BY AARON WALKER
If you come to a conversation in bad faith, any argument you make will be discounted. Council has been coming to almost every argument in bad faith lately due to a string of very questionable decisions and flip-flopping by specific councilors for no apparent reason. Councilor Derkacs characterized my public comment rather poorly, so I am going to clear things up.
There is no problem with councilors getting opinions from constituents outside of the public forum. The problem lies with those councilors listening to ONLY the comment they get from that forum. Several councilors have voted against transparency, and then wonder why people like me get upset when they justify their votes with these “phantom constituents”. I get upset because they have come to the argument in bad faith. They are ONLY listening to people within their social circles that are confirming their own internal biases. I don’t want Council to listen only to those comments provided in the public realm via e-mail or public comment, I want them to be open and transparent. If you vote against transparency, and then choose to vote with a vague, unreliable argument it is going to be called out.
Council has lost the faith of the public. Several councilors refuse to engage with those of us that actually participate in the process, so why should we believe them when they make an argument based on those “phantom constituents”? If you have the trust of the public, these arguments are less questionable. When you continually make questionable decisions, you are going to be further placed under the microscope and issues like this are going to be dissected very carefully.
Why have councilors attend the summer concerts or farmers markets to gather public input/feedback if it doesn’t matter? Why hold town halls if certain councilors are going to completely ignore that feedback? “We only heard from 0.2% of the public” is probably the worst argument for discounting those of us that take the time and effort to provide our comments publicly.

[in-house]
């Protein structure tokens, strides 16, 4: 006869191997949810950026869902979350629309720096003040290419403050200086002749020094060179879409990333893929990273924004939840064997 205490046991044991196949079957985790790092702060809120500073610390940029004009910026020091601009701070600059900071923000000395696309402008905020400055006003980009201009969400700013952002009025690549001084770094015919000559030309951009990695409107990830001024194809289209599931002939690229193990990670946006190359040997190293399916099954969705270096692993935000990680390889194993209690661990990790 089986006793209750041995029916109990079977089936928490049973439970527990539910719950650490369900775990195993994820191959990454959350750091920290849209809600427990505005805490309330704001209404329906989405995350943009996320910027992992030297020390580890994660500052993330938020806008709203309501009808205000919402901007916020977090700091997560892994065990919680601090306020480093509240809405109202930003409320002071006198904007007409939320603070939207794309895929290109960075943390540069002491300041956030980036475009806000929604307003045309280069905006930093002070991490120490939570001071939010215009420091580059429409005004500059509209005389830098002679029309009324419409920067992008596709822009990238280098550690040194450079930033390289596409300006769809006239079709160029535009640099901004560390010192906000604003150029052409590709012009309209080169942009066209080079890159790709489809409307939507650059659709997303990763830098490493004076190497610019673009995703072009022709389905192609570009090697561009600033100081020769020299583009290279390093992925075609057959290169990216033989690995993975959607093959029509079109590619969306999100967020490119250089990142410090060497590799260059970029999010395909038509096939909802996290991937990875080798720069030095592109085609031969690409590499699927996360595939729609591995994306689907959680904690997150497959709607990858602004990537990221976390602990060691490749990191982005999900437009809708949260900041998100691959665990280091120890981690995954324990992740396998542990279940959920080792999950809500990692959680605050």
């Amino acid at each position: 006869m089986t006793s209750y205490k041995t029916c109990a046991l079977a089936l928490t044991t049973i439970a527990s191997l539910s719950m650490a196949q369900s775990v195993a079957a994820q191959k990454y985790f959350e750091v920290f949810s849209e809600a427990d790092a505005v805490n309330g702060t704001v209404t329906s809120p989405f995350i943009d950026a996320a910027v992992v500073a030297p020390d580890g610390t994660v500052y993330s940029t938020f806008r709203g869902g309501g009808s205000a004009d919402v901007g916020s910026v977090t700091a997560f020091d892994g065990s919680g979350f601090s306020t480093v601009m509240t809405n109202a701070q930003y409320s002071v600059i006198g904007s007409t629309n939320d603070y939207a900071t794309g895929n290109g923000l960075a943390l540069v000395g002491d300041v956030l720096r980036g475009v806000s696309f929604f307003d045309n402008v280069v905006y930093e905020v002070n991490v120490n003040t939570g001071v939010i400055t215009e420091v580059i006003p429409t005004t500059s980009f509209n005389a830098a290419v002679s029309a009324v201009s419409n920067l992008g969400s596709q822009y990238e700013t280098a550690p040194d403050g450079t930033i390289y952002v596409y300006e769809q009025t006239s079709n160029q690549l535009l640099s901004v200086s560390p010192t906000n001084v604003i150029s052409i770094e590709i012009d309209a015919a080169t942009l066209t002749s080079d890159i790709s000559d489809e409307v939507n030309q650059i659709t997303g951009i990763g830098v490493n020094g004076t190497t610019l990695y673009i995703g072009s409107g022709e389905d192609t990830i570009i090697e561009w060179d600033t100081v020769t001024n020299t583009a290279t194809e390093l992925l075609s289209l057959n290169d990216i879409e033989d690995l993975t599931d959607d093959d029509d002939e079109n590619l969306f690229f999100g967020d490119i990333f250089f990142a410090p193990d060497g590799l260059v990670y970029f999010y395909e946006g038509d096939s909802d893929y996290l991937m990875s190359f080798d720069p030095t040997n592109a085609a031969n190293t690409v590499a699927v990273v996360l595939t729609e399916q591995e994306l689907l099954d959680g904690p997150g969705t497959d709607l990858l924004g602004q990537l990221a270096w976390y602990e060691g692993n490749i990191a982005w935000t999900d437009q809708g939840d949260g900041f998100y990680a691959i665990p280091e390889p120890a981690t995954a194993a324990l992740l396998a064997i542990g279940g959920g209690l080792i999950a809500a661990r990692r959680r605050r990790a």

So the main question is this: “How do we fix this?” Well, that’s actually rather easy. When councilors get comments from constituents outside of the public forum, encourage them to send an e-mail or provide comments during the council meeting. This way, the entirety of the Council has access to that perspective and can make a more informed decision. I have employed this tactic while on CDAB, and it has been very useful. Saying something along the lines of “I appreciate your perspective, do you mind taking the time to send Council an e-mail describing this so that the other councilors have an opportunity to hear your perspective as well?” It acknowledges the opinion while asking them to get involved in the process. The other way to fix this is to take a lesson from the School Board. Have the e-mails received by council posted in a public location on-line, and during the meeting provide a summary of those e-mails. This removes any question about how much support or opposition was voiced for a specific topic. There is even an opportunity to allow for anonymous public comments if the person fears retaliation (business owners for example).
Several councilors have been coming to these arguments in bad faith, so their arguments are deserving of heavy criticism. The local Democratic Party has a reckoning coming up in this next Council election. It needs to face these issues now head-on and make a commitment to integrity, ACTUAL transparency, and honesty.